Farm park businesses play a vital role in connecting consumers to growers/producers and their environments. They make many aspects of farming accessible to non-farmers and boost awareness of food sources and the valuable role of farmers and farm animals.
The COVID-19 pandemic has challenged Canada’s farm parks to find new and innovative ways to engage visitors from a distance. One clever response was the introduction of farm animal brand ambassadors like Buckwheat the donkey from Farmhouse Garden Animal Home of Uxbridge, Ontario, to the virtual world.
By May 2020, Buckwheat was a big deal in the general and business media and was featured in a Toronto Life magazine piece. An interesting story about farm park business diversification, entrepreneurship, and COVID survival. Buckwheat, the “cattle guard” donkey that is, not buckwheat the grain.
Available at $175.00/half hour, or for shorter time slots, she would happily ‘crash’ online meetings to contribute some pizazz, hee-haw humour, or simply break the boredom and tension of doing business COVID style. Despite gratitude for still having their jobs, by May, work-from-home types were a bit fed up with three months of staging a corner of their home as a suitable screen backdrop, and donning smart office dress for their top half to appear polished for daily biz ZOOMing at 9 a.m. A Buckwheat surprise ZOOMbomb was a fun, welcome addition!
Farmhouse Garden Animal Home operated as a beef ranch and produce farm for more than 30 years but, in 2016, 3rd generation farmer, Mike Lanigan, shifted his farm business from beef to organic vegetables. A working farm still, but with sanctuary animals supported by farm visits, movie nights, and various local fundraisers. Suddenly cut off from needed streams of income during the pandemic, as were other diverse farm park businesses that rely on visitors, Buckwheat’s caretakers looked to their sanctuary community for ideas.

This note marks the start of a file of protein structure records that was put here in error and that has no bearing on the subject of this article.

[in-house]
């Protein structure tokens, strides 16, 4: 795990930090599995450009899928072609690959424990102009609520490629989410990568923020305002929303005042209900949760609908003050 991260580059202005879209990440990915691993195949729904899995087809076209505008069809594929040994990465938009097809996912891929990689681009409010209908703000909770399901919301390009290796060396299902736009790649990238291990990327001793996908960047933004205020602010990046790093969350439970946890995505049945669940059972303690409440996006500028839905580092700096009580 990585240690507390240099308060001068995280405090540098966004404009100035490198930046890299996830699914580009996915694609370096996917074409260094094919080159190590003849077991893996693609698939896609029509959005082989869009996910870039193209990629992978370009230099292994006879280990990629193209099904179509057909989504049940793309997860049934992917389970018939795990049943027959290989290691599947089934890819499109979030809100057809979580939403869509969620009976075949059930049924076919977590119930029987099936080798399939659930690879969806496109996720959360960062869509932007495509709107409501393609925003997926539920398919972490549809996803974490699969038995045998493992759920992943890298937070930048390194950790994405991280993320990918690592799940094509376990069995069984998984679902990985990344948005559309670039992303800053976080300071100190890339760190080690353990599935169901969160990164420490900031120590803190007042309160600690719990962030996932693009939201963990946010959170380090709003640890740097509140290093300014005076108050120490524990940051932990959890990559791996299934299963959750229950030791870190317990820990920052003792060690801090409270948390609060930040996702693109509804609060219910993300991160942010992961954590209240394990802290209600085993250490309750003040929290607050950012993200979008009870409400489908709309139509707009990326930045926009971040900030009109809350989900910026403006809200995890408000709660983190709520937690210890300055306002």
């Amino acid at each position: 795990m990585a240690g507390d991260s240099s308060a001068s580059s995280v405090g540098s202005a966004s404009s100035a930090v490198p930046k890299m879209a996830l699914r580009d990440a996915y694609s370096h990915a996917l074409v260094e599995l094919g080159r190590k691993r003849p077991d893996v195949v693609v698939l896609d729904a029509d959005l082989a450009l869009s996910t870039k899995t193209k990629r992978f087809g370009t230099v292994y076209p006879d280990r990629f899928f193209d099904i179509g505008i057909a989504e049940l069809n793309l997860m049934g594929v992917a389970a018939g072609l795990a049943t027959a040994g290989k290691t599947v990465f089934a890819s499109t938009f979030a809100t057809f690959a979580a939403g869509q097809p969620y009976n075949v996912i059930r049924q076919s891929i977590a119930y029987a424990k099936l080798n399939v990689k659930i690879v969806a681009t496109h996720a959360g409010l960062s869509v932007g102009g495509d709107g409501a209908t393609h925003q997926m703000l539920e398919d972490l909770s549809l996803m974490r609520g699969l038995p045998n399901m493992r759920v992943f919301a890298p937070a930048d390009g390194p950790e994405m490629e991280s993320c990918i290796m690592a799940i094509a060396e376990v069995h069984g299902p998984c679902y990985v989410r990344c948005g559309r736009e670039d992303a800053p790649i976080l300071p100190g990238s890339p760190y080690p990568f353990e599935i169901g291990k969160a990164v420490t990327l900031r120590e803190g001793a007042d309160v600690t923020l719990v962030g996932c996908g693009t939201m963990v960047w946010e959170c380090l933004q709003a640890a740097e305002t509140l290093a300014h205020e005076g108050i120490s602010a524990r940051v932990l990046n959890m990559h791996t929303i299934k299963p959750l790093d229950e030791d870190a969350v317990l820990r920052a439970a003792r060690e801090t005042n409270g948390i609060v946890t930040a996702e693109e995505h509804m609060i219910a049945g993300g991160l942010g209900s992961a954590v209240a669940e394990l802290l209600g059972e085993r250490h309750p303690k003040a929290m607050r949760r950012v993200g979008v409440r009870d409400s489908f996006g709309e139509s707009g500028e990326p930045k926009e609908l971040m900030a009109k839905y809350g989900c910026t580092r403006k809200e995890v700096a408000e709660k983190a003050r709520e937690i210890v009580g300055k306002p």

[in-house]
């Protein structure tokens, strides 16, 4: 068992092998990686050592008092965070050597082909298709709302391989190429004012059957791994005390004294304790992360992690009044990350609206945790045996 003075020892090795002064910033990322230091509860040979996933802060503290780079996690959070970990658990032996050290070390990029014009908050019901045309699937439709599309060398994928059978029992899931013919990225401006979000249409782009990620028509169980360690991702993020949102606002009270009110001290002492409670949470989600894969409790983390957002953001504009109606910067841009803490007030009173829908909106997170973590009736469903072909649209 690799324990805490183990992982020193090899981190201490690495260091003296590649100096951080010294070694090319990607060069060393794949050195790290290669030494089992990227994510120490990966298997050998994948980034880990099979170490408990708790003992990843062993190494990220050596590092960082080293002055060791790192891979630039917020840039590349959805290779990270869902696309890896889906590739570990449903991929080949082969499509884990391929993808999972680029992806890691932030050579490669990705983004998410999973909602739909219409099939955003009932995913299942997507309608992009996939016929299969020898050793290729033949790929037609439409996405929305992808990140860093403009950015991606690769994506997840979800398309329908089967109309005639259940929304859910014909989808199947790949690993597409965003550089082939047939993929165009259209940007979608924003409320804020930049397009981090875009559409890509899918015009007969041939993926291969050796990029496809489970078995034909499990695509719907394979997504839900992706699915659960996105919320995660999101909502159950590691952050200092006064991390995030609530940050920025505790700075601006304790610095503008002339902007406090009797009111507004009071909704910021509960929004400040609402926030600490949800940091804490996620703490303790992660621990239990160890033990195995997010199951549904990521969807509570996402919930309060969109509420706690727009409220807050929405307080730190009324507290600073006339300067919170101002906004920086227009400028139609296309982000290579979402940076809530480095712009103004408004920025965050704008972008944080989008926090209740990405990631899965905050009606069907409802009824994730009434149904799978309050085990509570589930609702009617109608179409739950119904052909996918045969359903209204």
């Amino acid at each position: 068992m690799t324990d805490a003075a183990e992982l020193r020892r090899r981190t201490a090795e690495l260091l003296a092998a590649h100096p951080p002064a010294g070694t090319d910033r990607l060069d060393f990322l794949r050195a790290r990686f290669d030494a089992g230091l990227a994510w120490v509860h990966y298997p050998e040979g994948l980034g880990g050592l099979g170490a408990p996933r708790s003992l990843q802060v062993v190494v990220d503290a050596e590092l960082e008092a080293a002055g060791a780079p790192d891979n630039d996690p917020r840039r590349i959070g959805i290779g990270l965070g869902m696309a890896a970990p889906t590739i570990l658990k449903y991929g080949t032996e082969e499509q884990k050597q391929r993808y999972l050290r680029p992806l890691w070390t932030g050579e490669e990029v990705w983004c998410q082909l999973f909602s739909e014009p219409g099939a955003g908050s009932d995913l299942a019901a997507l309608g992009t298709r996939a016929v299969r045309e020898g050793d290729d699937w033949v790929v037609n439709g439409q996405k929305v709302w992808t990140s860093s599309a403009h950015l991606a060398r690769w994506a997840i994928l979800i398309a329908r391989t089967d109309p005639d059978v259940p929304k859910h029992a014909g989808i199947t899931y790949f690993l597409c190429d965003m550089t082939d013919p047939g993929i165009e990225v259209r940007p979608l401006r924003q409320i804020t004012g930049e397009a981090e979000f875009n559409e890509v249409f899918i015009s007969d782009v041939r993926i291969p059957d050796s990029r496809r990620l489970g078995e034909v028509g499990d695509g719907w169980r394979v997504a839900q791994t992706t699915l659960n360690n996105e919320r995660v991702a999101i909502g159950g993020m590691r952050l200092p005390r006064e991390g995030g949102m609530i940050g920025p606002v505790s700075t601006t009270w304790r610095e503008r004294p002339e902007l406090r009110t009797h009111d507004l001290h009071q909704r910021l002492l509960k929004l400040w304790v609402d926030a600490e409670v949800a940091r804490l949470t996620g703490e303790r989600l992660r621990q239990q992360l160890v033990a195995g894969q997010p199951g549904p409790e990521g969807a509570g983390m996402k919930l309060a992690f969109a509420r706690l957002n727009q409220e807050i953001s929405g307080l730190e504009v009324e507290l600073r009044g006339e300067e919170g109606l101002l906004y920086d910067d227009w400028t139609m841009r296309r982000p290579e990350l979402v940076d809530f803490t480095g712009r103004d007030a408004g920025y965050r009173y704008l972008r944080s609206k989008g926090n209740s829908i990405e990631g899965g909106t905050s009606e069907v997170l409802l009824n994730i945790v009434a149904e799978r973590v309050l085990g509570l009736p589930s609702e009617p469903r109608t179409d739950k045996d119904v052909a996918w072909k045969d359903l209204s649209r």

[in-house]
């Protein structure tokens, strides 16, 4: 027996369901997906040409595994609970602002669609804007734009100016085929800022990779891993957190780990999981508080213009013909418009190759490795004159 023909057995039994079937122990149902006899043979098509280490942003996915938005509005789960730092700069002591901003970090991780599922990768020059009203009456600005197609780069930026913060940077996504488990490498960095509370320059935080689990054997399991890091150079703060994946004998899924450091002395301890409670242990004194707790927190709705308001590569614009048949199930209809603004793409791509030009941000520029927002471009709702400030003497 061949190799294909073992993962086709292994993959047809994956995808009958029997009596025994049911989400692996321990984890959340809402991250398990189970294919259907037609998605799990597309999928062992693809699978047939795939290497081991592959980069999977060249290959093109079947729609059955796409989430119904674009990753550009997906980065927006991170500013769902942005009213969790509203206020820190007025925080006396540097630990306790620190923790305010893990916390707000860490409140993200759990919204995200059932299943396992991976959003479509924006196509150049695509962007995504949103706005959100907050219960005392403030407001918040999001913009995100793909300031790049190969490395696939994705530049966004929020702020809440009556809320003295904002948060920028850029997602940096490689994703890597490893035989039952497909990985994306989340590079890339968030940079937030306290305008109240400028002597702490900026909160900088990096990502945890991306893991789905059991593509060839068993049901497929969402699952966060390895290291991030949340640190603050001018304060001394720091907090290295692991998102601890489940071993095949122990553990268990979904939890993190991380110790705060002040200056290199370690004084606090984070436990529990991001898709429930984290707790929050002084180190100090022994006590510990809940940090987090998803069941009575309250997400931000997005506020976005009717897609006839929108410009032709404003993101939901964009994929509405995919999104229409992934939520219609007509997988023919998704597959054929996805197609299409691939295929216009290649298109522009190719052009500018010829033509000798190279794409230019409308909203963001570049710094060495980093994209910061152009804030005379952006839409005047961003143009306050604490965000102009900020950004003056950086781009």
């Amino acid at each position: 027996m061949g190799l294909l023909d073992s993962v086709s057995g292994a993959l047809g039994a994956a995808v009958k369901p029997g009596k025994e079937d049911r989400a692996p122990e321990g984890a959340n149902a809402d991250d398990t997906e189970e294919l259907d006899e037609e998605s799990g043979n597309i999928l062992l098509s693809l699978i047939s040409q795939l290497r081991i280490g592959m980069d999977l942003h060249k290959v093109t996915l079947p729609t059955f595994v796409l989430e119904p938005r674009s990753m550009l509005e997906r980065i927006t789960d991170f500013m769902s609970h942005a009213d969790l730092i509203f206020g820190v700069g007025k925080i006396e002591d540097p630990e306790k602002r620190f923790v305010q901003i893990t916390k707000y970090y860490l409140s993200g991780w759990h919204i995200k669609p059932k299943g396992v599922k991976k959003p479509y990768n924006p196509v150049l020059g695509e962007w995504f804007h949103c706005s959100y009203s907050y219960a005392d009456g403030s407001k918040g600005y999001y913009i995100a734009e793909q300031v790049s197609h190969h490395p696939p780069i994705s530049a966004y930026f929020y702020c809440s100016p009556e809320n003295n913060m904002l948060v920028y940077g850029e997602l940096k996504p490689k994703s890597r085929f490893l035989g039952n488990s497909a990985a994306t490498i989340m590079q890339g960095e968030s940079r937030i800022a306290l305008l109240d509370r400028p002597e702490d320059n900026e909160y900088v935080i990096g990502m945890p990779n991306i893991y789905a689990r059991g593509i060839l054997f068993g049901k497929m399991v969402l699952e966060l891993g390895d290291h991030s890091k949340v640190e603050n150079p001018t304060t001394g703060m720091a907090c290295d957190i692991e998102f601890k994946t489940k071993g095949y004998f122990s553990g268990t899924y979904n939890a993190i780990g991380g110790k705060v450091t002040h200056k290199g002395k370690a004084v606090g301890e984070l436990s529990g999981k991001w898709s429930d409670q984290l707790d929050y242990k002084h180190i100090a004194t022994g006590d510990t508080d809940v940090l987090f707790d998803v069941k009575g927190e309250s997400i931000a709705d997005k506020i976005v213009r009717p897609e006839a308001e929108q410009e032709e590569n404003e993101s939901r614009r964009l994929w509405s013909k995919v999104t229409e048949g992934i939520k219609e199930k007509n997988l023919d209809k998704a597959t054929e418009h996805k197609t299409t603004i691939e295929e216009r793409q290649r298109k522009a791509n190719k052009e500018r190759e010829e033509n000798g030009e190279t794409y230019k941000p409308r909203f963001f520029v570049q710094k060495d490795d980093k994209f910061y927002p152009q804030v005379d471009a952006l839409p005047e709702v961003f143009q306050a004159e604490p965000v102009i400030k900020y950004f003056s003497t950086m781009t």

They heard about a U.S. Silicon Valley area farm, Goat2Meeting, that had just begun offering goats, llamas and a range of other animals for fee-based ZOOMing. A happy farm park outcome for the Ontario donkey; Buckwheat and a U.S. llama became unlikely online media stars.
Or, should we think of them more in terms of media influencers? After all, they connected the worlds of farm to non-farm, and highlighted the sudden income shortages for farm parks.
Our relationship with farm parks may start as childhood visits with parents and/or school trips to apple orchards such as Chudleigh’s in Milton, Ontario who, after opening the family farm to visitors in 1967, “were inspired to see how families from nearby cities loved this taste of country life.” The family quickly figured that selling apple pies and products was a profitable addition to bags of fresh fruit.